Despite their delicate lightness, birds also leave prints is in the snow. I don’t get to be around snow all that often. But when I am, I’m on the lookout for bird tracks. During our winter trip to New Mexico, we got a good day of snow. Before it melted, I found all kinds of remnants of birds. Above are the backwards arrows left by Wild Turkeys. Below, a record of a lazy-toed raven crossing the street. Under that is one of my favorite snow prints – a Dark-eyed Junco that left a belly dent along with its feet impressions.

Toe drag, Common Raven

Dark-eyed Junco snow tracks

Dark-eyed Junco tracks, with belly impression, Capitol Reef National Park, UT

Bird tracks aren’t just found on land. If you’re quick about it, you can see them on water. Coots and cormorants and grebes and geese and other birds taking flight from the water often take a long series of steps on the surface before they get enough lift to fly. Bird tracks in water are about the only ones that you’re likely to find a bird at the end of. All those tracks in the sand and snow are memories of birds long, or impossible, separated from their former path.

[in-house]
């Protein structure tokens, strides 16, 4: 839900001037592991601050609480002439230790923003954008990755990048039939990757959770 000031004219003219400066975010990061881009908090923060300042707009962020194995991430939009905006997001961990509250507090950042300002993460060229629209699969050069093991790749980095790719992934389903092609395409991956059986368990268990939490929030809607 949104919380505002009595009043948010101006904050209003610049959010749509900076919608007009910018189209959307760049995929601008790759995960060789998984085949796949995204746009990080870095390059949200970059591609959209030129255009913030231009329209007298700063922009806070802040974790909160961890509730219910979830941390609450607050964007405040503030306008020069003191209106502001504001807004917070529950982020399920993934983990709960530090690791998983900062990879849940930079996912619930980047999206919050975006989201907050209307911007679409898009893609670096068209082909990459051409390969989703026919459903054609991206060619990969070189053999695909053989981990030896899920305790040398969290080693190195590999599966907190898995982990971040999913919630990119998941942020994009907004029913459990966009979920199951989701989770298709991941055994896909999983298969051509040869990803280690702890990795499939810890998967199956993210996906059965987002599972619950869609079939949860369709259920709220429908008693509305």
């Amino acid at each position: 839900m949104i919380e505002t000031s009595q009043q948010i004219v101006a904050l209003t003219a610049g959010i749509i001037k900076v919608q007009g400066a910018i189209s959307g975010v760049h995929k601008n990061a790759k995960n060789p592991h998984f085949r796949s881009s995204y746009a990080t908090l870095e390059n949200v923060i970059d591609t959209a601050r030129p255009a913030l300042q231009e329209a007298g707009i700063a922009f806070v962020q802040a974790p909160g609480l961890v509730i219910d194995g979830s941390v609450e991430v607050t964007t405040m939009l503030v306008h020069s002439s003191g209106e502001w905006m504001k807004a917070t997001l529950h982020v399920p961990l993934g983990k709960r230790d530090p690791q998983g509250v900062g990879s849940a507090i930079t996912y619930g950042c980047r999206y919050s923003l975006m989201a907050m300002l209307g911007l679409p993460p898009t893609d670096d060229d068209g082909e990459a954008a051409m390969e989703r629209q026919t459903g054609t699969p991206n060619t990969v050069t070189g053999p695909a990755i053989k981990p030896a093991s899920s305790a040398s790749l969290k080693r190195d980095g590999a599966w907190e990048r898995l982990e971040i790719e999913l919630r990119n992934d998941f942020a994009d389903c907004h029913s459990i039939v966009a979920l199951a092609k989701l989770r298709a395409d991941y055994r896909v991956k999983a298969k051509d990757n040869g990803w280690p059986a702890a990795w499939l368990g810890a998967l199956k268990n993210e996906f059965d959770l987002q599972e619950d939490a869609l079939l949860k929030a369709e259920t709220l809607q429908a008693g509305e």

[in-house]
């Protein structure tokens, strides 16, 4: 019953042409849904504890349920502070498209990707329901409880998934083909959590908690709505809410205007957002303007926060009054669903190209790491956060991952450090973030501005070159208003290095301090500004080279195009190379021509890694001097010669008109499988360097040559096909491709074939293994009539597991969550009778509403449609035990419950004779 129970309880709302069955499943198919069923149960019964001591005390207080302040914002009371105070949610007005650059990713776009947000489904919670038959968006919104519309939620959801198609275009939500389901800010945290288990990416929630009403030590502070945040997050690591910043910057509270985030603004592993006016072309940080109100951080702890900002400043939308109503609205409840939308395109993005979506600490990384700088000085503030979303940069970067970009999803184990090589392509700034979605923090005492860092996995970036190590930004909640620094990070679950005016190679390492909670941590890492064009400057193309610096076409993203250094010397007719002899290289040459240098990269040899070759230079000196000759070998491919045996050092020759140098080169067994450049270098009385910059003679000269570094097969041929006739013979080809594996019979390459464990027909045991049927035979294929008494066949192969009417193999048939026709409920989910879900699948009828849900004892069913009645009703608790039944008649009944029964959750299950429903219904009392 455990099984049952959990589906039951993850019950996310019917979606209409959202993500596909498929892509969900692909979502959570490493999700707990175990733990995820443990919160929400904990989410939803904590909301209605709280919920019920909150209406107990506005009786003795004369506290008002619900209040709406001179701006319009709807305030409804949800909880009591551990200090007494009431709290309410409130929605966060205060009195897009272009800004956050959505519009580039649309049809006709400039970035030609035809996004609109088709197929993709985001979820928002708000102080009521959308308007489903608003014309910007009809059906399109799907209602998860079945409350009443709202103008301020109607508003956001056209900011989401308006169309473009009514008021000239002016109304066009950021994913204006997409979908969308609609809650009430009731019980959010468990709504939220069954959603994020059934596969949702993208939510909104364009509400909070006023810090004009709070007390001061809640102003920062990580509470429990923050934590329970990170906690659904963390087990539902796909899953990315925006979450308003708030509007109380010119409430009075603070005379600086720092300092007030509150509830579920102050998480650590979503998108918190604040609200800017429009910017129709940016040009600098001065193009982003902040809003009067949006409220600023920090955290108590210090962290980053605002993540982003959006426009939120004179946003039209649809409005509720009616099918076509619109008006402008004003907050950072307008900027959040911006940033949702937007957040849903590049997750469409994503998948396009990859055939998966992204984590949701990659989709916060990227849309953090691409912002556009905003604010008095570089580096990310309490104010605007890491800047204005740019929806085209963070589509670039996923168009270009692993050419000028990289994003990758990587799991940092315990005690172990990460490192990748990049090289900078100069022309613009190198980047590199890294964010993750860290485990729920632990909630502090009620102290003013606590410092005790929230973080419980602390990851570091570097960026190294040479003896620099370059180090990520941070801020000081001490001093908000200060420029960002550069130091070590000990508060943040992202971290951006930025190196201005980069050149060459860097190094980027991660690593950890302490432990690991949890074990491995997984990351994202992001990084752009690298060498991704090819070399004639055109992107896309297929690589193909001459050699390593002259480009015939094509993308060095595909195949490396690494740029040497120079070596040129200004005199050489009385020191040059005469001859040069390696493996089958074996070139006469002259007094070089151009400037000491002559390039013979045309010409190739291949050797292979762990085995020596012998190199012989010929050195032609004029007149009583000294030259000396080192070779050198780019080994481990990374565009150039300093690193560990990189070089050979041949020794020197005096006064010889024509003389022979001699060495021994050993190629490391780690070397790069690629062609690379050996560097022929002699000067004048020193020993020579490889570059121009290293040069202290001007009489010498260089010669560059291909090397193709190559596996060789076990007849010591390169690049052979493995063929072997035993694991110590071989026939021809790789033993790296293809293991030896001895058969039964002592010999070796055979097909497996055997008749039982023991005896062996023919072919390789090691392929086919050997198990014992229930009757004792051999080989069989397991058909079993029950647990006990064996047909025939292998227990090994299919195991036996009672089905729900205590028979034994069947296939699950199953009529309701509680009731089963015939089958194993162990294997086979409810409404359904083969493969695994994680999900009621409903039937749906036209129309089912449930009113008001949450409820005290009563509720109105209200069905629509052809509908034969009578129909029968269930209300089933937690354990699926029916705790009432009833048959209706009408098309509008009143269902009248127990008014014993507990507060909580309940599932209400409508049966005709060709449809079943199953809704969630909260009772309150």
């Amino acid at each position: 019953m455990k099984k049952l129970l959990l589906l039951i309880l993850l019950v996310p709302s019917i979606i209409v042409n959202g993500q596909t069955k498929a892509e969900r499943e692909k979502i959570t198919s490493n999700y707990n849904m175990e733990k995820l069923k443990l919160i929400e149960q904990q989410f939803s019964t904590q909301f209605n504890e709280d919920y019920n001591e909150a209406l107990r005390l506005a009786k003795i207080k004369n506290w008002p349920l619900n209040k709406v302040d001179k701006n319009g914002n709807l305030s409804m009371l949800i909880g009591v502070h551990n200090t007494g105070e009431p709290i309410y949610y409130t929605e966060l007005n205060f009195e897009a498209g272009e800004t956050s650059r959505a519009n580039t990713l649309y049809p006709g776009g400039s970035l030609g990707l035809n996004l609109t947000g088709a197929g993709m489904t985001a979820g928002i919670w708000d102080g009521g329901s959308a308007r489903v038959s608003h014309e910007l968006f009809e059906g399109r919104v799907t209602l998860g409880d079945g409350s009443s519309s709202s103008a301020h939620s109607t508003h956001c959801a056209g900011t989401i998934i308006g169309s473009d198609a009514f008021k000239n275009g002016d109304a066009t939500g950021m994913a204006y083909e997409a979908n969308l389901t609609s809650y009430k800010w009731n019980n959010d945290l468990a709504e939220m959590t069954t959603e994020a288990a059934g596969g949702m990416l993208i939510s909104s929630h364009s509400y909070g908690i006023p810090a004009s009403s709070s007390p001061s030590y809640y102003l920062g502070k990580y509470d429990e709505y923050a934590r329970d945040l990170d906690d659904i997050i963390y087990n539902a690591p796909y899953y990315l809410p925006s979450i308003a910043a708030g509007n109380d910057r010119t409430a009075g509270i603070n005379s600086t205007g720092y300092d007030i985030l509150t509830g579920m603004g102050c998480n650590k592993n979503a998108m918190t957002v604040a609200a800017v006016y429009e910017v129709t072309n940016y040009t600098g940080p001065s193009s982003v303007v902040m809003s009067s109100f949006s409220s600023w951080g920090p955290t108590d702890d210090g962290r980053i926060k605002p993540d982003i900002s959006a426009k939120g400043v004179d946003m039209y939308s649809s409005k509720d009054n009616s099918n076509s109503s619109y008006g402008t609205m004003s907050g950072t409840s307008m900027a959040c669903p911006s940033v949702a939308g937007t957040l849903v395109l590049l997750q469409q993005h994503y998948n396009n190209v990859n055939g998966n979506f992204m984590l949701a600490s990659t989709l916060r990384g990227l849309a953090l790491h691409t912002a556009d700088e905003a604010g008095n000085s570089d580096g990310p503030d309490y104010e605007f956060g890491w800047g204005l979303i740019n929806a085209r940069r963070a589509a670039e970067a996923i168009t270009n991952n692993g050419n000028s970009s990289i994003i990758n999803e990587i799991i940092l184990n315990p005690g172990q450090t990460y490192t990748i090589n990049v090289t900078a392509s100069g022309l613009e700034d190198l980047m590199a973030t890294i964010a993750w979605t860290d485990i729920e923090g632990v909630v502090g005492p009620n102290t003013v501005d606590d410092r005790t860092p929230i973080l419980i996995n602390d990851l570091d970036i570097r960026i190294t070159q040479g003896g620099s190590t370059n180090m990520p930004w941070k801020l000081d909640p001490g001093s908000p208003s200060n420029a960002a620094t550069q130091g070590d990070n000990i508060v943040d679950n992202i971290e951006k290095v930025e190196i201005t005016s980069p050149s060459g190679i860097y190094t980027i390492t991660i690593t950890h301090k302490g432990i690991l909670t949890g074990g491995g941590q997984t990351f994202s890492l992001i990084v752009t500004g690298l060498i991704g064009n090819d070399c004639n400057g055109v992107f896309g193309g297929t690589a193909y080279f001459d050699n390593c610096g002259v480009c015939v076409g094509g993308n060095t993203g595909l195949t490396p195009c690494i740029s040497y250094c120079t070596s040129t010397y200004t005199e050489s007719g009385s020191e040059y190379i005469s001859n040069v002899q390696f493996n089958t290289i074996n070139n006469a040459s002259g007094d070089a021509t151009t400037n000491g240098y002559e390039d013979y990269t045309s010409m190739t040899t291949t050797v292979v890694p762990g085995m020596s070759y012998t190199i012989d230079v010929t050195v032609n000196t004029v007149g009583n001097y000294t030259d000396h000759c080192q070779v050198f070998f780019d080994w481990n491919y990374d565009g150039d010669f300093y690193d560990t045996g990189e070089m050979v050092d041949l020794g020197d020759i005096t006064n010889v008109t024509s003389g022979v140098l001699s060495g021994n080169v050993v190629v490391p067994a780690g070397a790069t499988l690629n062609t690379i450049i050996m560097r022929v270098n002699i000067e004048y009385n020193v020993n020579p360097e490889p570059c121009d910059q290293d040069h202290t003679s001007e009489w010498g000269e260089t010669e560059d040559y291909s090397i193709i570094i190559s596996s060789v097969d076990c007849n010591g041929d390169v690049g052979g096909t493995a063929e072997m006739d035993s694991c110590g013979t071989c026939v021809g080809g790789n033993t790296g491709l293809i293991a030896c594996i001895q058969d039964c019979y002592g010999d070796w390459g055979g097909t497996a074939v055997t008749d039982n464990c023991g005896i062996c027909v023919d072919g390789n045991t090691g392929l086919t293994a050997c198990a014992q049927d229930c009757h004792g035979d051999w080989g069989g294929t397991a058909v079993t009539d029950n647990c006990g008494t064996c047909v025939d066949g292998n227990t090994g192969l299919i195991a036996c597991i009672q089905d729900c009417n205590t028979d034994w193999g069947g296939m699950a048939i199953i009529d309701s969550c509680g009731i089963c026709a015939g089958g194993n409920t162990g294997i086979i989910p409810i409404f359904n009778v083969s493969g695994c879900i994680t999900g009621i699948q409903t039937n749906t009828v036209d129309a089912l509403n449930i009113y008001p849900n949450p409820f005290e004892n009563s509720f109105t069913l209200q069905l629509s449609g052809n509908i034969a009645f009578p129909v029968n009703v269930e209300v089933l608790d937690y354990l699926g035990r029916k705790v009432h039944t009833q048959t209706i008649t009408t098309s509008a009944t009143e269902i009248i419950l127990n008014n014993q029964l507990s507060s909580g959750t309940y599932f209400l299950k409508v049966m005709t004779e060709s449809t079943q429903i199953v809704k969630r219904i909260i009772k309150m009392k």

The ephemeral tracks of a Cassin’s Auklet

Perhaps the coolest set of animal tracks I’ve ever found are not bird tracks. These Triassic Era track fossils are in Capitol Reef National Park. The animal that left these marks was not a bird, or even a pre-bird. Rather, it was apparently an alligator-like creature. It made these impressions over 200 million years ago with its claws on the sandy bottom of a body of water. They were filled in with sediment and then fossilized. Sadly, someone stole some of these fossilized tracks from the national park a few years ago.

Dinosaur Tracks Capitol Reef National Park

Triassic Era tracks preserved in Moenkopi, Capitol Reef National Park

So there you have it – a wide-ranging tour of the largely ignored world of bird tracks.

Bird Art Collection

Trogon Triptych – one of the best birthday presents ever

Bird Art is Good Art